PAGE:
Ricochet is the best place on the internet to discuss the issues of the day, either through commenting on posts or writing your own for our active and dynamic community in a fully moderated environment. In addition, the Ricochet Audio Network offers over 50 original podcasts with new episodes released every day.
On Monday, January 11, the United States Supreme Court will address in Friedrichs v. California Teachers Association two long-standing issues about the status of public unions that have vexed the Court for at least 60 years.
The first of these questions asks whether the Court’s 1977 decision in Abood v. Detroit Board of Education should be overruled. That case allows for so-called “agency shop agreements,” under which a union is entitled to collect from nonmembers fees that cover the cost of its collective bargaining expenses with the government employer, but not those expenses that are said to be properly chargeable to the political activities of the union.
The oft-stated rationale behind Abood, which has been affirmed on multiple occasions, is that the union should be allowed to collect the first set of expenses in order to make sure that non-union members do not “free ride” on the union’s efforts to improve their working conditions for all members of the bargaining unit. Thus in Lehnert v. Ferris Faculty Association, conservative stalwart Justice Antonin Scalia defended the union case as follows: “Mandatory dues allow the cost of [the union’s bargaining] to be fairly distributed; they compensate the union for benefits which ‘necessarily’—that is, by law—accrue to the nonmembers.”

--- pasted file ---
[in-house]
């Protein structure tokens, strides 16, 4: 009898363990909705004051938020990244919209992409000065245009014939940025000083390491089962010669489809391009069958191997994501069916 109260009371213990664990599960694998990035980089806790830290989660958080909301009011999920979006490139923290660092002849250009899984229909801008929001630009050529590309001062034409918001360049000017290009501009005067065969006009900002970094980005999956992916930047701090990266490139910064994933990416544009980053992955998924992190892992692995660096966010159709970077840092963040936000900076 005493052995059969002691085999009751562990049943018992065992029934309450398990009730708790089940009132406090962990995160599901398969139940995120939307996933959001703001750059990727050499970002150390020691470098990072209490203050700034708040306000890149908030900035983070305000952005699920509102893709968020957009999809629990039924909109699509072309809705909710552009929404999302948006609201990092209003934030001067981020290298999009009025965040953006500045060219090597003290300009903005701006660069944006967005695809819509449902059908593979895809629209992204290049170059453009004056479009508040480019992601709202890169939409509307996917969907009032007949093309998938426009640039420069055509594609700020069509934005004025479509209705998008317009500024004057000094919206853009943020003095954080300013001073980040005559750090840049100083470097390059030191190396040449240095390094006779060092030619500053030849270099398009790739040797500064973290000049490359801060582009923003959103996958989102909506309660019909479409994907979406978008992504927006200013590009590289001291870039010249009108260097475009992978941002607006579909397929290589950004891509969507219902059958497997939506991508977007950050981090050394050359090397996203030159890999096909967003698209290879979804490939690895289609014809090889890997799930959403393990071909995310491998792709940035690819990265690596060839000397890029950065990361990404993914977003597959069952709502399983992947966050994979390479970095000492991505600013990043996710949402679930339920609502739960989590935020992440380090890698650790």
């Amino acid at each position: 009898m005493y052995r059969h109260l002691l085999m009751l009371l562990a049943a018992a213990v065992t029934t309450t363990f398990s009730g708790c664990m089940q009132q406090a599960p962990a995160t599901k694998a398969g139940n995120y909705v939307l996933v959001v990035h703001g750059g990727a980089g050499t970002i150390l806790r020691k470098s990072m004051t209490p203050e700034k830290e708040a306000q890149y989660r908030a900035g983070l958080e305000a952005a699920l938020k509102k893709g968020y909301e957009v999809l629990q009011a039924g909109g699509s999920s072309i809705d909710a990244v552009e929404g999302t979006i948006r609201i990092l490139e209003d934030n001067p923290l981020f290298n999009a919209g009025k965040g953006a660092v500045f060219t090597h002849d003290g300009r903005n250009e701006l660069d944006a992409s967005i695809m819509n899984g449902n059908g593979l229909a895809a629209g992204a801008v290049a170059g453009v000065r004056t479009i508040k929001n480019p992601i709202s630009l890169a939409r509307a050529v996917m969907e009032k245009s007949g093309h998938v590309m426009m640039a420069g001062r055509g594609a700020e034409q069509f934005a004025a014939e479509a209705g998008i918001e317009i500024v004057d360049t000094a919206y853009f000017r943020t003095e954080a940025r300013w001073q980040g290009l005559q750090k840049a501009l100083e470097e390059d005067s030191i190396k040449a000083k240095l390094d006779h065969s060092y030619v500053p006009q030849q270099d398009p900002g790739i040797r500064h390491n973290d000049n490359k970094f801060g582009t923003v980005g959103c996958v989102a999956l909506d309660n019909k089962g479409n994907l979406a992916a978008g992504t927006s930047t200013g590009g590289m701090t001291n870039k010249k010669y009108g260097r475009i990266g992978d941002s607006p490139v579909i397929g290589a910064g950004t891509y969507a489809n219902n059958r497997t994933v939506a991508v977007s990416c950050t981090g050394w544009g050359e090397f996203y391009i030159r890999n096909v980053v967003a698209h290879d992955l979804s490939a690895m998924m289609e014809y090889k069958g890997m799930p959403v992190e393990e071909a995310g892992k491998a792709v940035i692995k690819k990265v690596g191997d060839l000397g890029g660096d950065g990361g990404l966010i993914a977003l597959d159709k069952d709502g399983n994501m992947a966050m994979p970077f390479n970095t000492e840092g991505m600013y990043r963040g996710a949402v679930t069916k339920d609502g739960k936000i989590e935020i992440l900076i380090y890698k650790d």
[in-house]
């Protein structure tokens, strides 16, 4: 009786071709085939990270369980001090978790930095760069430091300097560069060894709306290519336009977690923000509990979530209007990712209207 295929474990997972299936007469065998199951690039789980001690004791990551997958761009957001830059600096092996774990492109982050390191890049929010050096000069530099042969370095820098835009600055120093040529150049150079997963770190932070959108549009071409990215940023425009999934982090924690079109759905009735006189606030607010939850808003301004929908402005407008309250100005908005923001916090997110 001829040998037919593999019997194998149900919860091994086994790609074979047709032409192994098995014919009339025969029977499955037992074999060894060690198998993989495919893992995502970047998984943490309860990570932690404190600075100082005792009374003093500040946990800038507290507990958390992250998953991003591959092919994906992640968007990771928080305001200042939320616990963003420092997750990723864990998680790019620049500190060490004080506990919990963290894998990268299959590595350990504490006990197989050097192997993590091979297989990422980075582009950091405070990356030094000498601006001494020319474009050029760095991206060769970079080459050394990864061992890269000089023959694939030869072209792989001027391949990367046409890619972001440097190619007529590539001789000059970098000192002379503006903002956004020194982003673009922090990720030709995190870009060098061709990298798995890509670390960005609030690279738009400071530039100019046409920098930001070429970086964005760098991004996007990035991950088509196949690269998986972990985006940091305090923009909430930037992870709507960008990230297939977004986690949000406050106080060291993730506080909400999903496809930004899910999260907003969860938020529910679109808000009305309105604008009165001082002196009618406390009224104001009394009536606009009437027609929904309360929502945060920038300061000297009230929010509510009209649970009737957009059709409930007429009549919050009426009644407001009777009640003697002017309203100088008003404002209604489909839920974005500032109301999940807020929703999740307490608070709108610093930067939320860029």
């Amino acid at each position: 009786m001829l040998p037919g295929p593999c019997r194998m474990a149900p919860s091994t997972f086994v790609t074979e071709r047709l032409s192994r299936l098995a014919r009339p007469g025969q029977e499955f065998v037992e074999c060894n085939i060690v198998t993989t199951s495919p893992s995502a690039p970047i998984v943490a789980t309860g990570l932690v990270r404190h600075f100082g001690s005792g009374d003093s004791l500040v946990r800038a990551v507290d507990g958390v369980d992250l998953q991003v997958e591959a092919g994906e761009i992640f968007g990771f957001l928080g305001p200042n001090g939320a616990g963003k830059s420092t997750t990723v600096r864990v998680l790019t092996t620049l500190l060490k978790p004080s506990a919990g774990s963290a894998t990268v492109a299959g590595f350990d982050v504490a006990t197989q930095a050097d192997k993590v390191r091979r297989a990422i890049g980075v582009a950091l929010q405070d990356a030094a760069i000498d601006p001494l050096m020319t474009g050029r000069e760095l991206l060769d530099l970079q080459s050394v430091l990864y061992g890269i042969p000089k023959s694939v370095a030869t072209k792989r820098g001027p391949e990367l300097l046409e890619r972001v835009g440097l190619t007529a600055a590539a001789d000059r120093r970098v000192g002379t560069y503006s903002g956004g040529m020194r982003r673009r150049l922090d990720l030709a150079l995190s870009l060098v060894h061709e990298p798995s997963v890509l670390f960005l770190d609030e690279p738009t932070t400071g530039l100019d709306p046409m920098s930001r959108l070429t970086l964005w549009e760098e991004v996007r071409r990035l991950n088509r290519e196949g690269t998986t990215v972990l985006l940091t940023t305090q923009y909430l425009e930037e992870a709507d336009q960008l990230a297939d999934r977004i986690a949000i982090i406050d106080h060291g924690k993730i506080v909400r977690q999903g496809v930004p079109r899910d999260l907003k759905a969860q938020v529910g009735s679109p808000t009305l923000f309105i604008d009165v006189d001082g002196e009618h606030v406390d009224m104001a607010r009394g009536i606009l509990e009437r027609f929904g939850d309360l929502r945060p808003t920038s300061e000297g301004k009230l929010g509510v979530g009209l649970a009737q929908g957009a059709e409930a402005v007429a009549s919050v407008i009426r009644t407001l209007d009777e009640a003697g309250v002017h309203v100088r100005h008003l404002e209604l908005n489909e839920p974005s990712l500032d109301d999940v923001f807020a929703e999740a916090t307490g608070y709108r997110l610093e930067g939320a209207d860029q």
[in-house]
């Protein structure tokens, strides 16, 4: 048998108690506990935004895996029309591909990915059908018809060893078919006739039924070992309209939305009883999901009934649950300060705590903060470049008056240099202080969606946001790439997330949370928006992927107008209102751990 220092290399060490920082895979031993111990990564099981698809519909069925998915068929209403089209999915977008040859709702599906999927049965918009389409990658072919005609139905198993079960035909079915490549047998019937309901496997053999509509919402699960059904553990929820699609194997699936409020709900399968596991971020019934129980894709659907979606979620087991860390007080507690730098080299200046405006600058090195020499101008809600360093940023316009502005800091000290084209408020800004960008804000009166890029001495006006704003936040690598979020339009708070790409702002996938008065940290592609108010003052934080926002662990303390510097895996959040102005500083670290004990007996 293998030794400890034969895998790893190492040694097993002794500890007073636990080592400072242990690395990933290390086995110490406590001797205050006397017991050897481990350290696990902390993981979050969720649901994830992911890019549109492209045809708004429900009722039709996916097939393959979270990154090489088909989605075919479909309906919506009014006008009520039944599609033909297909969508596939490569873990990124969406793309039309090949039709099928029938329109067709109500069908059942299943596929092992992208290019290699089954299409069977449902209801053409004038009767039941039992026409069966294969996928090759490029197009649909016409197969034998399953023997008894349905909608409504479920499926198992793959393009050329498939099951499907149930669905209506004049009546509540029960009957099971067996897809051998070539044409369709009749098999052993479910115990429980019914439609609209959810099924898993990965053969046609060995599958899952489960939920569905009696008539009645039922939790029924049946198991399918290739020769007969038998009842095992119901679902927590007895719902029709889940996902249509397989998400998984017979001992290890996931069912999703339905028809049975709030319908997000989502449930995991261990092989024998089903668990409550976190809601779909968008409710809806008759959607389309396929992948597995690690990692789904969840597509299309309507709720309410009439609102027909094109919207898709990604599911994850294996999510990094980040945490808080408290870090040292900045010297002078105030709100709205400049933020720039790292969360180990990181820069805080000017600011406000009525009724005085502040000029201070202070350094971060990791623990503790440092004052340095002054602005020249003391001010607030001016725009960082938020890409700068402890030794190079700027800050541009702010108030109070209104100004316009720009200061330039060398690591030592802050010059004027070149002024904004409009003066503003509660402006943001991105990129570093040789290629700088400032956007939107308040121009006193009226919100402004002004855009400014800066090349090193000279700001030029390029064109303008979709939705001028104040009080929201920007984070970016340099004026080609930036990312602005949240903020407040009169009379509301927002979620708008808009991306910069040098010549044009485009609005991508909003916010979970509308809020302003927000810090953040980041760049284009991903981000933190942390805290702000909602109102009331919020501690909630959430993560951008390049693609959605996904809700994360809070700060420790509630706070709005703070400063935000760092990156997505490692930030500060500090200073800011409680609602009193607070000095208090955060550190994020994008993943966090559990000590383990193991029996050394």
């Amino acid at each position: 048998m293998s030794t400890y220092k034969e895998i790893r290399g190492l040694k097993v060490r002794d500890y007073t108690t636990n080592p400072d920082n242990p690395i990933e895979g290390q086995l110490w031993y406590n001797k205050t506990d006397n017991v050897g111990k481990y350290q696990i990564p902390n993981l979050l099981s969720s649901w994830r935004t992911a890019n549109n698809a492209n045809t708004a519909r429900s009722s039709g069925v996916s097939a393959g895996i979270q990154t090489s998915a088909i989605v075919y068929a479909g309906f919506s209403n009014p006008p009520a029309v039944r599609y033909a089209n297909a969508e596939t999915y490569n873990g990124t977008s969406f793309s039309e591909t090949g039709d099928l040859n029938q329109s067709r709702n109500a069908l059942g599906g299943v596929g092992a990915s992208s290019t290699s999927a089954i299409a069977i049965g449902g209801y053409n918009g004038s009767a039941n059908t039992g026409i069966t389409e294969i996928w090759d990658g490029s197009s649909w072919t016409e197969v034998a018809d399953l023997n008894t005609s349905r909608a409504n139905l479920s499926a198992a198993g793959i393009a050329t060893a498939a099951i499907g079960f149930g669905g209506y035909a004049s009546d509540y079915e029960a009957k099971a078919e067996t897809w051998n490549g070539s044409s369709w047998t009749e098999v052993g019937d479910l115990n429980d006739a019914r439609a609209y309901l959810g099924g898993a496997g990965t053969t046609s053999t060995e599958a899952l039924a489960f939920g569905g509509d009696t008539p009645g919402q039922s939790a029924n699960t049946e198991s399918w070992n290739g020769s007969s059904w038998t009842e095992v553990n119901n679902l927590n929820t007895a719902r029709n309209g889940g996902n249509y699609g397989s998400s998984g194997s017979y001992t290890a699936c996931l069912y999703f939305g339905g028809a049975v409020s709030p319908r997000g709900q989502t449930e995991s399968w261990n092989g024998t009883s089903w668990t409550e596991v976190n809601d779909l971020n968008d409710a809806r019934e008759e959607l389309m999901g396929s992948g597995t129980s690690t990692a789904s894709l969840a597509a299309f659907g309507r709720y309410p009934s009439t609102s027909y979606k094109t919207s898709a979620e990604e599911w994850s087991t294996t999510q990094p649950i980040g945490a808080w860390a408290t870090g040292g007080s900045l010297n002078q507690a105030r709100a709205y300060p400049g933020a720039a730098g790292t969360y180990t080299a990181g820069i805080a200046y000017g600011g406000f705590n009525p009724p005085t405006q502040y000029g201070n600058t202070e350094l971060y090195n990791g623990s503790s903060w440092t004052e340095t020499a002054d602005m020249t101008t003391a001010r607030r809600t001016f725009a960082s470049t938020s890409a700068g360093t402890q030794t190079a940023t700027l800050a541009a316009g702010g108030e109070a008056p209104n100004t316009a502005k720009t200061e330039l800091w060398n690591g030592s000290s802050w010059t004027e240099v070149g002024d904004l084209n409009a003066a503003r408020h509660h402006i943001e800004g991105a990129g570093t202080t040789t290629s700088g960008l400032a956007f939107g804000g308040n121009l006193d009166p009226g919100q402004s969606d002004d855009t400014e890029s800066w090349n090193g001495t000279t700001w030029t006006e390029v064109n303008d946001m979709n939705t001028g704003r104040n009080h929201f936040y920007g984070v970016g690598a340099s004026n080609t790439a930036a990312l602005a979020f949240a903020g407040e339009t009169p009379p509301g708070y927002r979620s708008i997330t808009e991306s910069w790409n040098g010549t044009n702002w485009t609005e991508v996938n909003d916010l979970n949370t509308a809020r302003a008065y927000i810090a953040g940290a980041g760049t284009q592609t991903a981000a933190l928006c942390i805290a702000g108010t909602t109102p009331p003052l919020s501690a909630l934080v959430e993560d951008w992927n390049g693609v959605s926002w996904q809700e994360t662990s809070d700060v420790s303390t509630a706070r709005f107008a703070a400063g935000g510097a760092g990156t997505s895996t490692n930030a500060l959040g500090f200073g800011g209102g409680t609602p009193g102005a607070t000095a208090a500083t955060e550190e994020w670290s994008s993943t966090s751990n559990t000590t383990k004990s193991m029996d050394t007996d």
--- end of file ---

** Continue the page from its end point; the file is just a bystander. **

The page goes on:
Under the conventional wisdom, moreover, that union power is offset by the so-called duty of fair-representation under which a union, as the exclusive bargaining agent for workers within a defined bargaining unit, must also protect the dissident workers from whom it collects dues. But that quid pro quo logic, Abood holds, does not apply to general political efforts of unions to change the background law and attitudes. To force dissident workers to contribute to these efforts is to require a form of compulsory speech that is blocked by the First Amendment guarantee of freedom of speech.
The second-tier issue in Friedrichs is more technical but also vital. Right now, the law puts the burden on individual workers who disagree with the union’s political activities to opt out on an annual basis. The petitioners in Friedrich want that burden to be reversed so that the union has, again on an annual basis, to persuade individual members to opt in—that is, to contribute dues. The power of inertia is enormous, as it is always costly to persuade people to move away from any baseline that has been set by legislation. Indeed, we know both from the operation of the right-to-work laws and forms of collective bargaining, such as Wisconsin Act 10, that union membership and union behavior are heavily affected by any changes in the overall structure of collective bargaining laws. The vast attention given to Friedrichs reflects the fact that it is a very important case. However it is decided, it will have a huge impact on the future development of American law labor.